Stopping export logging, oil palm expansion in PNG in 2012 would cost $1.8b, says economist

/ Mongabay.com

Stopping logging for timber export and conversion of forest for oil palm plantations would cost Papua New Guinea roughly $2.8 billion dollars from 2012 to 2025, but would significantly reduce the country's greenhouse gas emissions, according to a new analysis published by an economist from the University of Queensland.

Stopping logging for timber export and conversion of forest for oil palm plantations would cost Papua New Guinea roughly $1.8 billion dollars from 2012 to 2025, but would significantly reduce the country’s greenhouse gas emissions, according to a new analysis published by an economist from the University of Queensland.

Writing in Pacific Economic Bulletin, Colin Hunt estimates Papua New Guinea (PNG) could reduce greenhouse gas emissions from deforestation and degradation by 700-900 million metric tons by establishing a moratorium on the establishment of oil palm plantations and logging for export in 2012. He estimates the opportunity cost of cessation at $1.8 billion (in net present value terms) between 2012 and 2025, assuming a 10 percent discount rate.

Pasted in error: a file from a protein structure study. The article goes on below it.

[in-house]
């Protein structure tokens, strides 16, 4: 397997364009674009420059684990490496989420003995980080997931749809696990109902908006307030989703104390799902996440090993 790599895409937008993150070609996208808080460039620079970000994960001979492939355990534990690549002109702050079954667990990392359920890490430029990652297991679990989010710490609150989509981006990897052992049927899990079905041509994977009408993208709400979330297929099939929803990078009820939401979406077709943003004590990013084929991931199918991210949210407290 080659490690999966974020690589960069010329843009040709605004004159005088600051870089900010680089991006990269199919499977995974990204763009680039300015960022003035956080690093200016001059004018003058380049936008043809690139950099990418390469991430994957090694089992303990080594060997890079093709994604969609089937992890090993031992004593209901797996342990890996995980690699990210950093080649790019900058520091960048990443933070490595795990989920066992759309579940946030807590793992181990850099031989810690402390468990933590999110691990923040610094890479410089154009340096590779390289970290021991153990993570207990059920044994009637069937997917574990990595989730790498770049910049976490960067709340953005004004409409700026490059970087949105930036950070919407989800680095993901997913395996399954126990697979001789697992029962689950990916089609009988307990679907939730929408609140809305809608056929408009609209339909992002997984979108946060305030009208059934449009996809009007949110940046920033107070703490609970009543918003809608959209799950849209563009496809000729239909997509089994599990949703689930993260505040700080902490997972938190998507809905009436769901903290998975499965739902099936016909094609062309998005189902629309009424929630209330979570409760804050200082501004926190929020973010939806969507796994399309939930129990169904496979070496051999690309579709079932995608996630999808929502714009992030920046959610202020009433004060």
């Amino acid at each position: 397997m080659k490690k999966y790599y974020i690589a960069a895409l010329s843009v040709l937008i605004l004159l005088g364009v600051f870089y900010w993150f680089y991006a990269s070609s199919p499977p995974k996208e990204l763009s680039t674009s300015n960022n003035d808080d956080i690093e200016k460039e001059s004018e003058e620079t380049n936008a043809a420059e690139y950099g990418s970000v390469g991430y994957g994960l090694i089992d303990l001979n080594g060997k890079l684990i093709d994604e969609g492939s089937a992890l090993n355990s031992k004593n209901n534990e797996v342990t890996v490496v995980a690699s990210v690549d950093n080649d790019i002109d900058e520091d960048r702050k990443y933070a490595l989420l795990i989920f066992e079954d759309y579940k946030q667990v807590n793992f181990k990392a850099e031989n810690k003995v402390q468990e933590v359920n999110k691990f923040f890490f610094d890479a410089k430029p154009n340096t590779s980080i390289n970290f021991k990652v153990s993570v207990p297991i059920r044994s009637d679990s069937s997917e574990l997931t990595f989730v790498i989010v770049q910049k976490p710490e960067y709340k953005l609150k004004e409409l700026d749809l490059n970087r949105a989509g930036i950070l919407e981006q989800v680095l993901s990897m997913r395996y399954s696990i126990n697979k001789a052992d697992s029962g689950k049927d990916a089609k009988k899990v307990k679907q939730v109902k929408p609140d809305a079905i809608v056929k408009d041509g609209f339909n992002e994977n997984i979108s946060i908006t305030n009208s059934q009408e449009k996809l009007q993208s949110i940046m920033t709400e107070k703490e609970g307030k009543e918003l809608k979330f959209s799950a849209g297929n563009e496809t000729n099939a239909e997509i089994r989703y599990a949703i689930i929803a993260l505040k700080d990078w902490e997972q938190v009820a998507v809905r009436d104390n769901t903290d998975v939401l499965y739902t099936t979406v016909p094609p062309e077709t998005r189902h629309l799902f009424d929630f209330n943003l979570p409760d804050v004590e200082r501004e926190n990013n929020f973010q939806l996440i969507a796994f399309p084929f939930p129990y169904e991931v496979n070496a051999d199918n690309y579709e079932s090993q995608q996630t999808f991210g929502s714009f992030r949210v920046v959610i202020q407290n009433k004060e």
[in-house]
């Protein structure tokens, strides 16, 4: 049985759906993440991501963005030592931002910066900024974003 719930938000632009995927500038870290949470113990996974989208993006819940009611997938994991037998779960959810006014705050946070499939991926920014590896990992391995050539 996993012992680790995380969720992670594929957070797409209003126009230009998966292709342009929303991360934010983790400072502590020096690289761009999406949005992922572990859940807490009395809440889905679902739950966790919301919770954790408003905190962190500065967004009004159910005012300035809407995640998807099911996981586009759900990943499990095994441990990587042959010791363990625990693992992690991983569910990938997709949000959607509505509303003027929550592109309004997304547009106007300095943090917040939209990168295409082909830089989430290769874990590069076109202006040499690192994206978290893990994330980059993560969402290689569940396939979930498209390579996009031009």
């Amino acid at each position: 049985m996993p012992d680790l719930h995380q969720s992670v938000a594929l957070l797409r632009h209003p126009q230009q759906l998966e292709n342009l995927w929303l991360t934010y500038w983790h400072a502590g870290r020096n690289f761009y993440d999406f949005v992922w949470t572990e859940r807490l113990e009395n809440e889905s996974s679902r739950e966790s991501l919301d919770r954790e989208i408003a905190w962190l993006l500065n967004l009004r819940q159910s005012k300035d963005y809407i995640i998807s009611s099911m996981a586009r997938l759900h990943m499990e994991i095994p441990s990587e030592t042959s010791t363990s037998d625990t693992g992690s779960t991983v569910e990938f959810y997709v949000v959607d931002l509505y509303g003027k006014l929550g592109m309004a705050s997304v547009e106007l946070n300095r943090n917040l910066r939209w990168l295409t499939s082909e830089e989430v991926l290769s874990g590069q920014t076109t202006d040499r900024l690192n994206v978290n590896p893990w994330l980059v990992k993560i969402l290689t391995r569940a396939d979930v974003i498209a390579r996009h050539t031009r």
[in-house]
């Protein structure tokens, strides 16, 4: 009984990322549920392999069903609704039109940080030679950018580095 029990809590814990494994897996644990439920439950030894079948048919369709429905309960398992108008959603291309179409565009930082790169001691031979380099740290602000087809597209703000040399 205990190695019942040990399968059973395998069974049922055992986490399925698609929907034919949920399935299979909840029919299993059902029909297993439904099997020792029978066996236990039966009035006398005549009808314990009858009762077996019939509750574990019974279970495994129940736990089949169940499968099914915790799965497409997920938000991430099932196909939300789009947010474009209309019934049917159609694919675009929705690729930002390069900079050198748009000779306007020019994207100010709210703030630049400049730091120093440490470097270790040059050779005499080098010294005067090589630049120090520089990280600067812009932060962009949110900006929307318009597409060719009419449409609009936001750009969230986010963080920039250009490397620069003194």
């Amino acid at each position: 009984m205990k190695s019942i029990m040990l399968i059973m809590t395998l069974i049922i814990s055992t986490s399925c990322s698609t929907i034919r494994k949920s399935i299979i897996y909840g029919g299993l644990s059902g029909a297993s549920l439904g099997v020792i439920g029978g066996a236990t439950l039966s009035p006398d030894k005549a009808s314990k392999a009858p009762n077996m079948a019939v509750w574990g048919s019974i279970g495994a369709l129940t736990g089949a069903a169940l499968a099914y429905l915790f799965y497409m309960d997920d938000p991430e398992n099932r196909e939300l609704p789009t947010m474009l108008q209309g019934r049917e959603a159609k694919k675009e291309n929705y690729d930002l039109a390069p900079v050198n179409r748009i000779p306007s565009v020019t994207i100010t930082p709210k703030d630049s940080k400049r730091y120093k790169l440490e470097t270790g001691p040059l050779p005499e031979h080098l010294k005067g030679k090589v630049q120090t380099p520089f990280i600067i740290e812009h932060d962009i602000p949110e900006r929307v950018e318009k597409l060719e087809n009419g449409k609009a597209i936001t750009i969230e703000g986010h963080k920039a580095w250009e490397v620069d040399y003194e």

Hunt cautions that while the cost of reducing emissions from deforestation and degradation in PNG may seem low, implementation would prove challenging due to high levels of corruption, poor governance, and the complex nature of benefits distribution, among other factors. Furthermore, payments for forest conservation are unlikely to sufficiently compensate the forgoing of industrial oil palm plantations unless carbon prices appreciate substantially.

“This study confirms the view of Howes (2009) that for Papua New Guinea the reduction in greenhouse emissions from land-use change and forestry (LUCF) will be cheap—at least in the case of logging for export—but will not be easy,” Hunt writes.

“It is clear that enormous challenges face
Papua New Guinea in the design of management
arrangements that effectively deliver
REDD compensation, particularly in the
case of payments to the customary landowners.
Donors would need to be satisfied that
REDD compensation was indeed enhancing
rather than disadvantaging the welfare
of regional communities and that funds
were being used wisely. Further research
is needed to identify the mechanisms by
which compensation payments could be
made equitably and in a way that would
benefit communities and the economy more
generally.”

Reference: Colin Hunt. Compensating for the costs of reducing deforestation in Papua New Guinea. Pacific Economic Bulletin Volume 25 Number 3

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